The trio will also share the same design, and it’s a far cry from the sort we saw in the early days of gaming periphals. The headsets come in either black or white, and are made mostly of plastic (with the high-end 7 being an exception). There’s a nice matte finish on the exterior of the cups, but the most interesting design touch is on the elastic band. A lot of headsets include an elastic band under the headband to better spread tension across the head, allowing gamers to wear headsets comfortably for hours. For the Arctis headsets, SteelSeries decided to use the same kind of band used on ski goggles — after trying them out briefly, I can tell they’ll be more effective than the bands on a lot of other headsets. On the inside of the cups, SteelSeries has used memory foam covered by a breathable mesh fabric instead of leather — admittedly, there’s some cost to passive noise blocking, but they won’t get as hot after extended use. If the seal becomes a concern, the pads can be removed, and SteelSeries plans to sell leather pads, as well.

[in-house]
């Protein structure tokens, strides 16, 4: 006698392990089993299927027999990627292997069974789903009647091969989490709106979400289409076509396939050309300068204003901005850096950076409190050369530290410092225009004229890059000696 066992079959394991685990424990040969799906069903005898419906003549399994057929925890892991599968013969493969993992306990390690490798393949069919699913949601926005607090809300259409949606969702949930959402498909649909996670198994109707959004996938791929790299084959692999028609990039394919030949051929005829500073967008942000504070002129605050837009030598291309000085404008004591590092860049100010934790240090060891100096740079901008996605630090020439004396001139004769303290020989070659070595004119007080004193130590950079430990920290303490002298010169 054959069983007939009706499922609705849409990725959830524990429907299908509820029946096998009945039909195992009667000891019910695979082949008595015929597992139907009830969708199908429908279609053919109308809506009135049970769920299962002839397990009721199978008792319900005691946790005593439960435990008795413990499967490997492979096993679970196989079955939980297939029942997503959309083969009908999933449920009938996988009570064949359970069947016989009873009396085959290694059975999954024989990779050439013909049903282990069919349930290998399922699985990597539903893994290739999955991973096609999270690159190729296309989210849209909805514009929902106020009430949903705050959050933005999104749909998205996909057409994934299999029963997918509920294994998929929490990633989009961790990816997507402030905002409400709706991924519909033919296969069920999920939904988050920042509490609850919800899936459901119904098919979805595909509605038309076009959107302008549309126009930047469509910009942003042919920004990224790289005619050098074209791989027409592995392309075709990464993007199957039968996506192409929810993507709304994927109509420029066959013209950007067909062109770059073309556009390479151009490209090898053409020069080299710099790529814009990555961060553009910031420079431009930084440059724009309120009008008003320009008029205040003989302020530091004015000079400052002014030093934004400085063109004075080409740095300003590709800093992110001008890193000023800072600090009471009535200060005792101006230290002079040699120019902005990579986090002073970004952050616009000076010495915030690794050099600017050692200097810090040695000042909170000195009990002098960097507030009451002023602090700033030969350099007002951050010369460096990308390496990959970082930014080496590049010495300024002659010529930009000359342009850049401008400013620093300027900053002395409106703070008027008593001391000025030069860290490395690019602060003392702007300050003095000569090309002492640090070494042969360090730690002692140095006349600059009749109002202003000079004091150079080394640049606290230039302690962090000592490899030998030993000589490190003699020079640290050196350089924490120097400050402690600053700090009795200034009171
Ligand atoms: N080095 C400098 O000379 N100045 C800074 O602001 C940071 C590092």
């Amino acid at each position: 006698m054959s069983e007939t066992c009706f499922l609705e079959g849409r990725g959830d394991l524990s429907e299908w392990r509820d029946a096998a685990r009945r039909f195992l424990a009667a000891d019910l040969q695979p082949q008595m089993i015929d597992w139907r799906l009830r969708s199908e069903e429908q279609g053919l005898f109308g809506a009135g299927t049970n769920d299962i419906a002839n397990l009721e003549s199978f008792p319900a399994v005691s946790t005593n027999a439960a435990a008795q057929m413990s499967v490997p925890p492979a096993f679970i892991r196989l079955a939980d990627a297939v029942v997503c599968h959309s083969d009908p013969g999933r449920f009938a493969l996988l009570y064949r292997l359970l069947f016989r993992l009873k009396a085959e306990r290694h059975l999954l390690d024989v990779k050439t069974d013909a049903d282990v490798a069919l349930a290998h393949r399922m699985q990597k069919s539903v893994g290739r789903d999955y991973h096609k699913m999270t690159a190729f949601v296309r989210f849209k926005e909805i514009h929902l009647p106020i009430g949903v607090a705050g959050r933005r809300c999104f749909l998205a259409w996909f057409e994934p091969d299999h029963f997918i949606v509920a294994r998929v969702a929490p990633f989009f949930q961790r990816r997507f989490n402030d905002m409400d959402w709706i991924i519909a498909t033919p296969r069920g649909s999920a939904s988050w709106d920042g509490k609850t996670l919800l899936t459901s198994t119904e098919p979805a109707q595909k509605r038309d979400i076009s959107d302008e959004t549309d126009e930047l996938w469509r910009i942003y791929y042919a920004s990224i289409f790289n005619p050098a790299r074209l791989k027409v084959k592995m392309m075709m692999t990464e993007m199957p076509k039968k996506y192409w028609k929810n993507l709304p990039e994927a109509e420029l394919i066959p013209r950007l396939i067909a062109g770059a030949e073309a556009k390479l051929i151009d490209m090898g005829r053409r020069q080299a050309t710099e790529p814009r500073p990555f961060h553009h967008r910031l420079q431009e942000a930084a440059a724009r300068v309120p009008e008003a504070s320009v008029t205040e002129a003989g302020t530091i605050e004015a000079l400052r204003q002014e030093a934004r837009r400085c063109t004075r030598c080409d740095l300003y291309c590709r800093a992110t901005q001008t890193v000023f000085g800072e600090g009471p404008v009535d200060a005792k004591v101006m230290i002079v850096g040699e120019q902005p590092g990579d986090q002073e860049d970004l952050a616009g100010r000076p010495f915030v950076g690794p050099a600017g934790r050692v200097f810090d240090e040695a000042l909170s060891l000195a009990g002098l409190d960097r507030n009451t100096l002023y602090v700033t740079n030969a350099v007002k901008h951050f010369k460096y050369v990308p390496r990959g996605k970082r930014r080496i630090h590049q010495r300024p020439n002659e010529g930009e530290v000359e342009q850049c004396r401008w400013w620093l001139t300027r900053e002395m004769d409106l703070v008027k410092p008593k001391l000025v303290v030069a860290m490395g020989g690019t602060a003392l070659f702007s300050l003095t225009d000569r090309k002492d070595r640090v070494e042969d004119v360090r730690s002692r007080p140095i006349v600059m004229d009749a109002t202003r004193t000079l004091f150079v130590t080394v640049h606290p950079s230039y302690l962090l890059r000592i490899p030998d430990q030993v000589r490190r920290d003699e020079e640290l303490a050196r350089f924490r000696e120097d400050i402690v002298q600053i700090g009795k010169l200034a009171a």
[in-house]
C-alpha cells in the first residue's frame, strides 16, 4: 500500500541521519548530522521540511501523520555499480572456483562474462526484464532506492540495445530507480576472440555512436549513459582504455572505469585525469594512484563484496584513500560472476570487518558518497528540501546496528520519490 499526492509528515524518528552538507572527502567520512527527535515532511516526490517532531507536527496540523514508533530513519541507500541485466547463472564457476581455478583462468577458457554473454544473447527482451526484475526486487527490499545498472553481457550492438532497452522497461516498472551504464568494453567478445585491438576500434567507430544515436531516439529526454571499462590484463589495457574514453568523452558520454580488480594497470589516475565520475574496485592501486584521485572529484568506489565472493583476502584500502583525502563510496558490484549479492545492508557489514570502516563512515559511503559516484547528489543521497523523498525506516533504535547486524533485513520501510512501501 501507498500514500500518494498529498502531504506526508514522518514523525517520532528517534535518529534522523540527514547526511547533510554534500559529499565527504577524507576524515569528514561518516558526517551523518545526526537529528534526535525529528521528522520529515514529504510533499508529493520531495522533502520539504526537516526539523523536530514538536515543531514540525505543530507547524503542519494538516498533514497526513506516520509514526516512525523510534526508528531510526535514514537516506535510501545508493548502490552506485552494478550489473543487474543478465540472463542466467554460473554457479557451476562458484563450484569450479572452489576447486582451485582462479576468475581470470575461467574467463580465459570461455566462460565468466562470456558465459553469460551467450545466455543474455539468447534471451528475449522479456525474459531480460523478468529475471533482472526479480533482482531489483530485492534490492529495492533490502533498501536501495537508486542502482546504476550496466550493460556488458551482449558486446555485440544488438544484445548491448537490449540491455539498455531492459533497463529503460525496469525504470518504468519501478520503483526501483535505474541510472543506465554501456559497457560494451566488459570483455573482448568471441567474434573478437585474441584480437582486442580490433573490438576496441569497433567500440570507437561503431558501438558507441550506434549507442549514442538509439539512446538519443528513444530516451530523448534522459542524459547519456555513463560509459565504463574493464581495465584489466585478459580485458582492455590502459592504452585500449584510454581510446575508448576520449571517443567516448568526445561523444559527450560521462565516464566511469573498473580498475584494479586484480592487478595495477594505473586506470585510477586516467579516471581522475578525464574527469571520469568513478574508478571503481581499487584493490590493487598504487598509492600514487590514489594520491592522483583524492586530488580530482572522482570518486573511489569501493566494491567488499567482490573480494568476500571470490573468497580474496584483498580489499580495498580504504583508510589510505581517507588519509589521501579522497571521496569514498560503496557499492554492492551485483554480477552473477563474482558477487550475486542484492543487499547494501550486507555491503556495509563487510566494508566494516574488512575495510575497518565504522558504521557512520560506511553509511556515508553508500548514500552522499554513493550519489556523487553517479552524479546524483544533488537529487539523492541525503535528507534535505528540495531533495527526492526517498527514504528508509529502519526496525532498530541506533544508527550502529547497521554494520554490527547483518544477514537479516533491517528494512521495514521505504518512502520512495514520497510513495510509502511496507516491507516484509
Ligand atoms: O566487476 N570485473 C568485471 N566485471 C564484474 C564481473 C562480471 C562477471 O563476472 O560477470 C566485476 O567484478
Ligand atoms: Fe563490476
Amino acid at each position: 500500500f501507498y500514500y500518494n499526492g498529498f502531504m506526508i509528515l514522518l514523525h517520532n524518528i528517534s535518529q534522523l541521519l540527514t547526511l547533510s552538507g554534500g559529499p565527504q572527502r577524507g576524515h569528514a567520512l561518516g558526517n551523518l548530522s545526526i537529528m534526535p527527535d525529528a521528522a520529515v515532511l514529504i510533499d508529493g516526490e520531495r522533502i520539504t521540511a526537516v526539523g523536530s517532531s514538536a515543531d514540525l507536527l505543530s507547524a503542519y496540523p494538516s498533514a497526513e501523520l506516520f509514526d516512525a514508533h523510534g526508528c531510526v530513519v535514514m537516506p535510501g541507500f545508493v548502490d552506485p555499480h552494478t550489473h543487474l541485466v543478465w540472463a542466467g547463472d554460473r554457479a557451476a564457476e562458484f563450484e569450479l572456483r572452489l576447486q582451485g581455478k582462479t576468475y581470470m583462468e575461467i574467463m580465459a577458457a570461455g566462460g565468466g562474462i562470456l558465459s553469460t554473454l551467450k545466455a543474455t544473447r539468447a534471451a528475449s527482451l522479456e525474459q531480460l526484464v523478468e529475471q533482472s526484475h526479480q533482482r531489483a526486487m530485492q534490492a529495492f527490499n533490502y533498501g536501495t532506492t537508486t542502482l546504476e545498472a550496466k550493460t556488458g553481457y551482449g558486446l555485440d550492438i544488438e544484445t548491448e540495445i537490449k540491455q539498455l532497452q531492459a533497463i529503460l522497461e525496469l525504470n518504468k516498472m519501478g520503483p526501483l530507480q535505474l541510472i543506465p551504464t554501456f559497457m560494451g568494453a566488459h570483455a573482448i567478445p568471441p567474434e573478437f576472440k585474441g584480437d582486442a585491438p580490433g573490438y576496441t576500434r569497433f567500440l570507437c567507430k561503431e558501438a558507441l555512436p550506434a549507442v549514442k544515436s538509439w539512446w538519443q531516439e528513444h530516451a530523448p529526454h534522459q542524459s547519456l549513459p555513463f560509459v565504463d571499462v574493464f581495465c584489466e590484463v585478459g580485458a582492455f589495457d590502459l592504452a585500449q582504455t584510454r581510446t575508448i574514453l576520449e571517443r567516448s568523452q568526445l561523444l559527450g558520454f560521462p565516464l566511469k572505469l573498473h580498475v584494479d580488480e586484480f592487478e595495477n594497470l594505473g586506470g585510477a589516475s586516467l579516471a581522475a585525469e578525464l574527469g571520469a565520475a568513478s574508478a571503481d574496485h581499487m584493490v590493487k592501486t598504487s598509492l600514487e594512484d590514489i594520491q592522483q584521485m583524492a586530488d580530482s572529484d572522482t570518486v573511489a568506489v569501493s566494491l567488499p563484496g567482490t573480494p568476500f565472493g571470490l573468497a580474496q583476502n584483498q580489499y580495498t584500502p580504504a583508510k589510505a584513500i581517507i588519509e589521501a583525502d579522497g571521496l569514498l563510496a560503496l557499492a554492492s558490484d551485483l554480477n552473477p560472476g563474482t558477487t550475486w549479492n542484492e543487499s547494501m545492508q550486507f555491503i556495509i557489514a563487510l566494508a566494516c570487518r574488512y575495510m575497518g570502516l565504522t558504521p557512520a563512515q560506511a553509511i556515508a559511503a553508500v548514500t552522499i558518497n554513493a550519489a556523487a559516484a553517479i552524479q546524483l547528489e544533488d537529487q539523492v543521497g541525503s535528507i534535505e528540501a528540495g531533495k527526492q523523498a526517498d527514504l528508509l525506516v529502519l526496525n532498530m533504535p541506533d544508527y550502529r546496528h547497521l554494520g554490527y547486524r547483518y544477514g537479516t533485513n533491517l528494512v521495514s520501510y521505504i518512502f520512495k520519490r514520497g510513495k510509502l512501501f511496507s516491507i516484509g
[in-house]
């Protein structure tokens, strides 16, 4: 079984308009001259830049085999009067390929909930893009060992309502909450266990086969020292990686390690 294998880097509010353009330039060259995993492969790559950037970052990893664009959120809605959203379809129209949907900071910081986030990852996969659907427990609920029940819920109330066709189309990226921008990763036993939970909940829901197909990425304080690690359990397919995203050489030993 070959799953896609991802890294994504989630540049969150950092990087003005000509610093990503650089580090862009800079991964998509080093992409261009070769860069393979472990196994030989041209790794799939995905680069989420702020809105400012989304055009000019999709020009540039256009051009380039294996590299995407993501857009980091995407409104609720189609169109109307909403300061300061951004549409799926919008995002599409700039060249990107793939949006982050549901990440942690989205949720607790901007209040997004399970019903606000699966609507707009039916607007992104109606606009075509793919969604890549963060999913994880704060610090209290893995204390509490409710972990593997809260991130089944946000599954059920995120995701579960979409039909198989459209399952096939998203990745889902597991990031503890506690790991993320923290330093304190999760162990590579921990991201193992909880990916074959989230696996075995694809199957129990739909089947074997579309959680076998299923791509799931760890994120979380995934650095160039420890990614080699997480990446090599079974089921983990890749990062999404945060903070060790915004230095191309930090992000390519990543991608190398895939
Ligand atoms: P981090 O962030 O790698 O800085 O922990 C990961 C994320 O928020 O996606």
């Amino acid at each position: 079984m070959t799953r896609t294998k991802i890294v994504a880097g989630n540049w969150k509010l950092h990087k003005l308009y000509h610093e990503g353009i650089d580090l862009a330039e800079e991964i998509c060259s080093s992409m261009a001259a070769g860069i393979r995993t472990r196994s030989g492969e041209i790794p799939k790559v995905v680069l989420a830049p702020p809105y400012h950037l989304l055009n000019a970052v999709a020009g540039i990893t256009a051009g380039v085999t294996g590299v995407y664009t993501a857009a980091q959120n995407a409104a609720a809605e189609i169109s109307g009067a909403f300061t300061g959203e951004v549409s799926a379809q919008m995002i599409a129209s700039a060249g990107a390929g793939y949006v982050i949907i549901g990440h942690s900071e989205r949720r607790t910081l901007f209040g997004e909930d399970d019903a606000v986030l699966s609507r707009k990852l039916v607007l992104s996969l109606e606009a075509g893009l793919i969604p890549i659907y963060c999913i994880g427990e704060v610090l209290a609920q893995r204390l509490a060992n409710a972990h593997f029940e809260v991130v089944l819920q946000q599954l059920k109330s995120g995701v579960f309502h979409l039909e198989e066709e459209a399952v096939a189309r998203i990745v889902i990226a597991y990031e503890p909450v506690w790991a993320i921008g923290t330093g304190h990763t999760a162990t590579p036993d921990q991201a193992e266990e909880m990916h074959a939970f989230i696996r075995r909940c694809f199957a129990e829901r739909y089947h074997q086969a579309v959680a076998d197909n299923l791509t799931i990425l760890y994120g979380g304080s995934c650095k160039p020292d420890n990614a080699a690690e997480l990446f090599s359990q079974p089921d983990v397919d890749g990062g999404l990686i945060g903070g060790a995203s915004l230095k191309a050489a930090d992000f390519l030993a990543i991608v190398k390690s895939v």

Arctis 3 Black - On Ear Control

Like usual for SteelSeries, the boom mic is retractable instead of removable, sliding back into the left earcup. It’s a good design — not only will the mic not get lost, it’ll always be facing the proper direction, so you don’t need to worry about twisting it around to get the mic to face your mouth. Meanwhile, there are physical controls on the cups, including a one-button toggle for mute and a volume dial. The headsets will come with a detachable cable that uses a proprietary connector and either a single headphone jack or a split jack for separate audio and mic connections, if you’re plugging it directly into your PC. Although the included connector has a proprietary cable, the headset does have a regular audio-in port, too.